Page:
The swagger was back.

The championship hopes were restored.

Following an emotional senior night victory over Mississippi State, the Vols appeared poised to roll over unranked Auburn to close out the regular season.

Evidently, former UT coach Bruce Pearl didn’t get the memo.

Neither did Bryce Brown, Chuma Okeke or an electric crowd inside a packed Auburn Arena that proved just as intimidating as it is intimate.

On a day that it likely expected to end by cutting down nets, Tennessee found itself on the outside looking in for the biggest party in Auburn.

Okeke led the Tigers with 22 points, Brown sprinted headfirst into the student section and Pearl twirled a celebratory towel at mid-court amidst a world of chaos as Auburn held off the Vols 84-80.

The loss put Tennessee at 27-4 on the year. It also stripped the Vols of any shot at an outright SEC regular-season title, and LSU finished the job with a win over Vanderbilt on Saturday night to clinch first place.

Now, the Vols head into tournament play drowning in uncertainty.

They’ll draw a No. 3 seed in Nashville for the SEC Tournament, as a Kentucky win over Florida keeps the Wildcats at No. 2 behind the Will Wade-less Bayou Bengals.

That will force Tennessee into some slightly tougher matchups to begin the slate, and the Vols will probably face Kentucky for round three in the tournament semifinal.

Eight days ago, Williams said that the Vols will likely “see them (Kentucky) again.”

But the loss to Auburn begs a question far more different than whether the Vols can grab two out of three over Kentucky, or even whether they can run the table in the conference tournament.

It’s a question that came up after the LSU loss, and it bobbed close to the surface during the waning moments of Tennessee-Ole Miss, at least for yours truly:

Is this really it?

Or, even more so: is this how it ends?

With this team? This chemistry? This hope of a title?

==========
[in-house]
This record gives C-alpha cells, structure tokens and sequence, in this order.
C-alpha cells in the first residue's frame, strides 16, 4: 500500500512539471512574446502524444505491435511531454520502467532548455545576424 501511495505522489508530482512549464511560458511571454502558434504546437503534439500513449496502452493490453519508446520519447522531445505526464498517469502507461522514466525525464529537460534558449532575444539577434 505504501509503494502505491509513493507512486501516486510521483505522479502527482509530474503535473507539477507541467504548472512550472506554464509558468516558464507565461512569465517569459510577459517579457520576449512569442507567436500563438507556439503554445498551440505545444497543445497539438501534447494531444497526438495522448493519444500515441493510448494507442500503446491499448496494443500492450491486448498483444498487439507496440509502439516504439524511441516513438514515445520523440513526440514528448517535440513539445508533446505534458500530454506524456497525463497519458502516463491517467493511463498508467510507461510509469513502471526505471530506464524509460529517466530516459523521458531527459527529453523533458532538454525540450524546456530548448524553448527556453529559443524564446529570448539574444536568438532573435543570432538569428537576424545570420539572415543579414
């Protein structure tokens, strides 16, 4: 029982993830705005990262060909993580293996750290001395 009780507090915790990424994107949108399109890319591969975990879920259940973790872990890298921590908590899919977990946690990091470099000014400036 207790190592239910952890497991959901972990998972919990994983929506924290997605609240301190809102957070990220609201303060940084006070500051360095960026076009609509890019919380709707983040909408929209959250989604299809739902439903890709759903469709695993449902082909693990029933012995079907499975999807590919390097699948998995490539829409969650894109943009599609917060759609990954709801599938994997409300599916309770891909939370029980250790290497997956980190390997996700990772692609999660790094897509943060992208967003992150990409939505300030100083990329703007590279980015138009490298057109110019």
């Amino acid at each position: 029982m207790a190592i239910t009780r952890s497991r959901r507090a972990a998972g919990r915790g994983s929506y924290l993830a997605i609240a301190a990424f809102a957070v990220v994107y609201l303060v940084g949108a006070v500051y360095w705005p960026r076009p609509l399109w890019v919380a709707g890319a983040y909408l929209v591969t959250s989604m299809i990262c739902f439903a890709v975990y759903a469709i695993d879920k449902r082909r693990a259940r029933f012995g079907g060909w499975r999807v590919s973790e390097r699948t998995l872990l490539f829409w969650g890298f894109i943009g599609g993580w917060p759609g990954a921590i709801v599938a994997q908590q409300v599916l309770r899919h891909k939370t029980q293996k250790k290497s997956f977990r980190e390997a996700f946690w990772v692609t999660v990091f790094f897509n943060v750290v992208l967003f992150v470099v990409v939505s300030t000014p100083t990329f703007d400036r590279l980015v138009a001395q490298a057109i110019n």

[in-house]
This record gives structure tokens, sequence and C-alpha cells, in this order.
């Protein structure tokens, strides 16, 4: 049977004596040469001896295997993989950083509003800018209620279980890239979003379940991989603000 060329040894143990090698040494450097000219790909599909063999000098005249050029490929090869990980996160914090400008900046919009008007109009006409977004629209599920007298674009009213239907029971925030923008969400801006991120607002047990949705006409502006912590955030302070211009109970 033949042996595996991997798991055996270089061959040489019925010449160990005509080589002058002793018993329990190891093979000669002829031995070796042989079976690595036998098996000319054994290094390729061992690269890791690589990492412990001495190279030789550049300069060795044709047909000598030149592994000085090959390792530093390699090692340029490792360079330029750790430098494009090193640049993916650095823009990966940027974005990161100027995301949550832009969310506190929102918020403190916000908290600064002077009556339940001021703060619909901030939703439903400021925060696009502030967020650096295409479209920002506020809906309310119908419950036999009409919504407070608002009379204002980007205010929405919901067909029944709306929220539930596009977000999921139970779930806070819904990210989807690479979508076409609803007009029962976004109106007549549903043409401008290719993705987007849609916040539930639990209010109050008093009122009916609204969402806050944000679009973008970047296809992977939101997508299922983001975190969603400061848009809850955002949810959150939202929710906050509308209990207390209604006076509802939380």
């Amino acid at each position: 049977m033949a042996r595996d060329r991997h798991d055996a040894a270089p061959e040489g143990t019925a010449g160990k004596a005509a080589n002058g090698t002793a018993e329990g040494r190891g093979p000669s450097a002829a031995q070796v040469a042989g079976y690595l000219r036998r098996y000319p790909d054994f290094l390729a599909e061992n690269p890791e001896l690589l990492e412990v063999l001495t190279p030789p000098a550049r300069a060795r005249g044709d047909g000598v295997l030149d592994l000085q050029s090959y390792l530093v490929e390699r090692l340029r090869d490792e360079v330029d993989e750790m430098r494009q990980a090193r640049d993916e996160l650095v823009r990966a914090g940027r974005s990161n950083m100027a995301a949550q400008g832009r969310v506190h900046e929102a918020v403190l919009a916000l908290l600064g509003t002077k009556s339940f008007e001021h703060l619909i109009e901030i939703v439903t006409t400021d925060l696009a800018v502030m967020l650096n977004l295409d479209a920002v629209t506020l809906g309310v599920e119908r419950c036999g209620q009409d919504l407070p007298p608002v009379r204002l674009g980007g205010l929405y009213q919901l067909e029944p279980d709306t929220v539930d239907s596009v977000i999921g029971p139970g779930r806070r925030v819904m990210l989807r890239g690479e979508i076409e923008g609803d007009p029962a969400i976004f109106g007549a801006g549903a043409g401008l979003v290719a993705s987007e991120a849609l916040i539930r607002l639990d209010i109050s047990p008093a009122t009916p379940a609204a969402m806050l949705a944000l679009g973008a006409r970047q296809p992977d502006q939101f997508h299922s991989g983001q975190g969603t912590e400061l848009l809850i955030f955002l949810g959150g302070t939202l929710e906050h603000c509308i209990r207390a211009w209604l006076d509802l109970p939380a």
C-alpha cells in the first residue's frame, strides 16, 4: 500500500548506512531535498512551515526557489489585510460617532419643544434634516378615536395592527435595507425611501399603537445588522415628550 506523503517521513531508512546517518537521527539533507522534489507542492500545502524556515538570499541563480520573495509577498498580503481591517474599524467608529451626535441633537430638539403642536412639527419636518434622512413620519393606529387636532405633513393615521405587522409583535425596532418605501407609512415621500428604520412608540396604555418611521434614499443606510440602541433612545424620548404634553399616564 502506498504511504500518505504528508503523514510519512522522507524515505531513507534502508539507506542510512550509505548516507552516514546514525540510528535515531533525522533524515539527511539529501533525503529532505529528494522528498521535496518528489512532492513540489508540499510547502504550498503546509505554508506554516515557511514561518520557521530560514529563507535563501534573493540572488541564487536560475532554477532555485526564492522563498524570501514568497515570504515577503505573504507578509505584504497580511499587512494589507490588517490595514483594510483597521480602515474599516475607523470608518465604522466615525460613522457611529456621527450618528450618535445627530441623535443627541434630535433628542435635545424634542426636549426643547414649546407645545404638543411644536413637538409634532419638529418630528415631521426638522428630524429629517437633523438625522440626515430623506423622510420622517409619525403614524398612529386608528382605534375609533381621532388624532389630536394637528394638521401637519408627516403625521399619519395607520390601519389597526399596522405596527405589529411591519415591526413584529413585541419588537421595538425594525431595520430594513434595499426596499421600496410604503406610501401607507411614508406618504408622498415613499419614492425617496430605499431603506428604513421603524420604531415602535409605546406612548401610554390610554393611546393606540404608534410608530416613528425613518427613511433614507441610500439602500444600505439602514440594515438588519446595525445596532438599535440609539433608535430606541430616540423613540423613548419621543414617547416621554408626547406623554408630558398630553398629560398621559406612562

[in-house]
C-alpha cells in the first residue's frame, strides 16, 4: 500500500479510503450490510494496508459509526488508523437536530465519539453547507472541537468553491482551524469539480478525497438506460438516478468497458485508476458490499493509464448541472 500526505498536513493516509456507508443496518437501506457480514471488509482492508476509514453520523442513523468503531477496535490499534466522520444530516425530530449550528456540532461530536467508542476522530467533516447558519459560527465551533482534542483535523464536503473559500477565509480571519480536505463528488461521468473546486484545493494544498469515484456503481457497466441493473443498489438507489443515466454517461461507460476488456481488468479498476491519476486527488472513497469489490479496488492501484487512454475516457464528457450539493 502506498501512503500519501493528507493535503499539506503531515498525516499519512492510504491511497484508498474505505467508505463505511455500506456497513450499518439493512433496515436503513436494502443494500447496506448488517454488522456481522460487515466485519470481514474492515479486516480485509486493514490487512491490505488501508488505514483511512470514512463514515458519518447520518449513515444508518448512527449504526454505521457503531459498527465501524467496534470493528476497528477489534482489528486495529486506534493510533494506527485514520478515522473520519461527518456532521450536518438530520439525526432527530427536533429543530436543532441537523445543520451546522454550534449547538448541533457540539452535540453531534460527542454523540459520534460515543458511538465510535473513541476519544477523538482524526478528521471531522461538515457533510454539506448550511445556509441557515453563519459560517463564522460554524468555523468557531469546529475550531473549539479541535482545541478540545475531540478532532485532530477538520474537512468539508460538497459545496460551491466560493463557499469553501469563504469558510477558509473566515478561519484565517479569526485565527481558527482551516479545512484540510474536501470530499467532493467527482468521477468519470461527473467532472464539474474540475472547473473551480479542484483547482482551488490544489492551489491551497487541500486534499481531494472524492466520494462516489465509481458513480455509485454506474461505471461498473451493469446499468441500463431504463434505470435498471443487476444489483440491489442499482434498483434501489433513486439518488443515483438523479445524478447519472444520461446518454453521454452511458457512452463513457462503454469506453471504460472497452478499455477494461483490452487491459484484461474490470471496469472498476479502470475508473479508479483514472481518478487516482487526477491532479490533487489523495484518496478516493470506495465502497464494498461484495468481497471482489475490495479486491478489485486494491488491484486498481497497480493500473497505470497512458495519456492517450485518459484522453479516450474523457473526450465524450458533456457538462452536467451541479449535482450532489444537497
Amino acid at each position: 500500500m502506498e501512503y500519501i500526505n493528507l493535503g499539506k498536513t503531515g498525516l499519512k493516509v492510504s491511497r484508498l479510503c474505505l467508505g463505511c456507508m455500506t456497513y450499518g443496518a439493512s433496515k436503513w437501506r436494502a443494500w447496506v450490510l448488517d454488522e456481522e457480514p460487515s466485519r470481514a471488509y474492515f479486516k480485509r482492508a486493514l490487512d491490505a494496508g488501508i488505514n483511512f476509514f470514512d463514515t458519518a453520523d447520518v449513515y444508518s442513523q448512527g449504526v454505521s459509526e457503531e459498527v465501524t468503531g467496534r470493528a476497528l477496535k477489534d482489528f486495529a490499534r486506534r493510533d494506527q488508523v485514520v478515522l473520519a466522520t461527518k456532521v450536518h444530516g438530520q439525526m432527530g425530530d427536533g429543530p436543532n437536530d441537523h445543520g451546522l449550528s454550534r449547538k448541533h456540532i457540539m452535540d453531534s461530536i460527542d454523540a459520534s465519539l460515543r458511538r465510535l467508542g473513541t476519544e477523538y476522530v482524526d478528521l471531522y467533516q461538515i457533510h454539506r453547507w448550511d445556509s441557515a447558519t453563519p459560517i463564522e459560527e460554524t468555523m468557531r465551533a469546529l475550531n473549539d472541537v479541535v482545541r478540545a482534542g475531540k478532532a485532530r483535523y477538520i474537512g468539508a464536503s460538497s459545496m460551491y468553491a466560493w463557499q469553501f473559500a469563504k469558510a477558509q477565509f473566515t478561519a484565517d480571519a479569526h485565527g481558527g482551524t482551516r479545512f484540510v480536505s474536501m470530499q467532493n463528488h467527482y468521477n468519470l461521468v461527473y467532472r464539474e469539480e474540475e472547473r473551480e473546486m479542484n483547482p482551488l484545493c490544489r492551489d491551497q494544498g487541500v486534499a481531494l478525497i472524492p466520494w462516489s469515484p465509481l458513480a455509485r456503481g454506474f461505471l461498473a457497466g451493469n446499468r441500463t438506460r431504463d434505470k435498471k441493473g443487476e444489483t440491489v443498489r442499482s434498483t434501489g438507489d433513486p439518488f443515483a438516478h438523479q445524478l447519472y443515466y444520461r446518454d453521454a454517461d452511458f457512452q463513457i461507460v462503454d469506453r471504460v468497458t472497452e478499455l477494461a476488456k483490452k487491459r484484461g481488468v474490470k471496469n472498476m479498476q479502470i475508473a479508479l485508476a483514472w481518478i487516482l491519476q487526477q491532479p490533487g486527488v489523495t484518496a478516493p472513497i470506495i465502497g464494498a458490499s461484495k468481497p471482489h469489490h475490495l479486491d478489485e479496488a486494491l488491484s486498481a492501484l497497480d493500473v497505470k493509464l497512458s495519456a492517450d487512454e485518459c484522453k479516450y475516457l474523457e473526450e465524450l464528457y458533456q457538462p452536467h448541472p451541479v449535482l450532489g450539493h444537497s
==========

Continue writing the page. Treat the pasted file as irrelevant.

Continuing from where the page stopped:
My guess is no.

My guess is that, much like we’ve seen earlier this season, Tennessee will respond once more in the form of a few ferocious wins, with maybe a close finish added in as well, to re-establish its dominance.

But what about when that final domino does fall?

Because it’s going to happen, whether anyone likes it or not.

At some point this season, Schofield, Kyle Alexander, Campbell and Brad Woodson really will walk off the floor for the last time in a Tennessee uniform.

Whether that walking comes in the form of a confetti-littered skip from Schofield following a national championship celebration, or the slow, plodding walk we saw last year when the Vols were bounced by Loyola-Chicago in the Round of 32?

Well, that remains to be seen.

But after the collapse that Tennessee suffered at Auburn, as well as the close calls it’s experienced against teams like Ole Miss and Alabama, Vol fans shouldn’t be gearing up for that championship run just yet.

Because if the excitement and expectations grow any more, and this team falls short like it can under the wrong circumstances, then even the most bloodthirsty Big Orange fans will end this basketball season just like they have the last 19 football seasons: disappointed and confused.

Edited by Kaitlin Flippo and Robert Hughes

Featured image courtesy of Jake Nichols.